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Repairing past ways

It would be easy to see this as prevarication on the subject of SVG by pointing to the infinite number of sub specs and by playing a bureaucrat's card of citing the complexity of the process as a reason not to act. In this case, the burden of delivering a complete test suite to evaluate compatibility in as many different scenarios as possible for each and every spec.

According to Hachamovitch, though, Microsoft is repairing its past ways.

"In the '90s we though about: there's a spec and an implementation and all we need are two implementations, and if they work the same way, then that's good enough. But that's not good enough for developers, because there are two implementations but how do you know you've hit all the [test] cases," Hachamovitch said. "Going through and developing a complete test suite is responsible engineering."

Hachamovitch hinted that a suite to test JavaScript in IE 8 is in the works.

Why this conversion to standards in IE 8 in the first place, when Microsoft could easily have continued bending web developers to its will using the force of its market share? Hachamovitch reckoned the world changed and that Microsoft saw this change coming. With IE 5.0, 5.5, and 6.0, the specs were "not full formed" and people weren't really using CSS.

"What changed was developers pushed the limits and developers got much more facile with the standards...in '05, '06, and '07 as people pushed the boundaries their expectations went up."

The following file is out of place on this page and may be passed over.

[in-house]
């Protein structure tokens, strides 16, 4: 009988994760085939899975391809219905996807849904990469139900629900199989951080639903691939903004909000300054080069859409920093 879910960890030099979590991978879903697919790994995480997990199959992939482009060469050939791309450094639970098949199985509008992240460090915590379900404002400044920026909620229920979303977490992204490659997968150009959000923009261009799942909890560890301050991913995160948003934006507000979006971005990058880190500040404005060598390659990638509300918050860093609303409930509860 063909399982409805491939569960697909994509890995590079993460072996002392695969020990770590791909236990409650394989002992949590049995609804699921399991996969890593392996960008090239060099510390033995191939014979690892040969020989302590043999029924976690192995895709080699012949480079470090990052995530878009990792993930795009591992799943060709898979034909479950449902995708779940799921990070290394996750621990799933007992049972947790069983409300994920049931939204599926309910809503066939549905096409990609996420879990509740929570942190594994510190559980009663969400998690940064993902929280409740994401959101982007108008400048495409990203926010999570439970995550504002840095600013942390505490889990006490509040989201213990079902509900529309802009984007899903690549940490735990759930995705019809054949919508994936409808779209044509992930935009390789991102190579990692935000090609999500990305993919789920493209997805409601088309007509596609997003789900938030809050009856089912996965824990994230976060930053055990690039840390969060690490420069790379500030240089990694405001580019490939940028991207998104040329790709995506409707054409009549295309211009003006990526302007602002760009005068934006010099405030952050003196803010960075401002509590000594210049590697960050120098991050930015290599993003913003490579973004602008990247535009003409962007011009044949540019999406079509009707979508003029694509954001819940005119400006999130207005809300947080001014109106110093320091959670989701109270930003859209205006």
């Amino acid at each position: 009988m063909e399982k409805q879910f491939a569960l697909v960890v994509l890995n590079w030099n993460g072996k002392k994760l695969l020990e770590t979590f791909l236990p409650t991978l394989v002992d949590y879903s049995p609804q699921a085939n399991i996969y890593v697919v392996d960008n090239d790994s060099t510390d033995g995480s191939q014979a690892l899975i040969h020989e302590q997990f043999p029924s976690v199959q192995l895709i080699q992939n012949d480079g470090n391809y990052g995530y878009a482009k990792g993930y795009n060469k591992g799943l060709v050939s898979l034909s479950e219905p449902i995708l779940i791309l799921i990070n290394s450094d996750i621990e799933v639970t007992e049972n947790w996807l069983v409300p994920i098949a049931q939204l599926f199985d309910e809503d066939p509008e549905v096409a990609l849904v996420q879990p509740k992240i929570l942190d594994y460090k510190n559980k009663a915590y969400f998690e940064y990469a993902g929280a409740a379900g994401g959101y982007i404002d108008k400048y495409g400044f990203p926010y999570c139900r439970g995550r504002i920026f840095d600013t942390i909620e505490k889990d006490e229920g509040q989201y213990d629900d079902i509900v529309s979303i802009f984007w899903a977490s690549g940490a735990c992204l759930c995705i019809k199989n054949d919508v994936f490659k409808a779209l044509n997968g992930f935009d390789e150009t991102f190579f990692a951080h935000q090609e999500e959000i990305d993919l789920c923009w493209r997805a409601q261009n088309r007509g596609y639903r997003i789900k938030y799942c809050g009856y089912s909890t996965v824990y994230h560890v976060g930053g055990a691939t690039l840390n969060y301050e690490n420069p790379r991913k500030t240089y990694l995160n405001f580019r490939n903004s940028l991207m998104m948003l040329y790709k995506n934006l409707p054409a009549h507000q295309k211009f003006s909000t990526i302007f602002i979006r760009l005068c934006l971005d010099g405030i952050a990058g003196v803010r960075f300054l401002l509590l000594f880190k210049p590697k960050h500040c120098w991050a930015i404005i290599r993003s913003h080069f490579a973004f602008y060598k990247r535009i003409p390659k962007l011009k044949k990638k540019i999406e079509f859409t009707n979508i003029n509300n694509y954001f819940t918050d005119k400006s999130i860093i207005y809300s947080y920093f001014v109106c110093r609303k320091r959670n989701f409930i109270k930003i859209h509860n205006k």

Some would agree Microsoft saw the world changing, but with the rise of things like XML and web services, saw the prospect of its power and relevance slipping away as developers began working across compliant browsers. Such a future would have seen the pool of new applications and resources for IE and Windows dry up.

Hachamovitch agreed Microsoft didn't have an option but to change. He just didn't quite go along with our thesis. "We said 'OK, we need to do right and finish out these more accurate and more faithful implementations,'" he said.

Bootnote

It was telling at Mix that Hachamovitch made repeated references to the amount of research Microsoft had done in studying users' browsing habits to explain the building of new features and functionality in IE 8. This is something Microsoft's been doing a lot on Windows 7, which will support IE 8 in the next code drop, Hachamovitch said during a meeting with press.

On features, though, the supposedly loyal Mix crowd appeared a little underwhelmed on IE 8. Some saw the browser as catching-up to rivals - particularly on having sandboxed sessions for tabs to help protect against crashes, and that are also found in Chrome. Digging deeper, it turned out, you only get separate sessions for three tabs - after that tabs start sharing again.

Hachamovitch reckoned that among Microsoft's data it found "most people" settle at three tabs, so IE 8's been "optimized for most common processes".

These are not good portends for IE 8. Most users don't care what browser they are running, which means it comes down to persuading developers to promote the browser via partners and add-ons.

Asked how he hoped to differentiate IE 8 against Firefox, Chrome, Opera, and a renewed Safari on Windows, Hachamovitch said Microsoft can gain by arguing the "real benefits" of IE 8. He inevitably pointed to things like the browser's click-jack protection, prevention of cross-site scripting as standard, performance, and the addition of Web Slices and Accelerators.

Interestingly, though, Mix Twitters dinged Microsoft for cherry picking features to make IE 8 "look good" while others thought Hachamovitch had been unfair on Firefox during his keynote. ®

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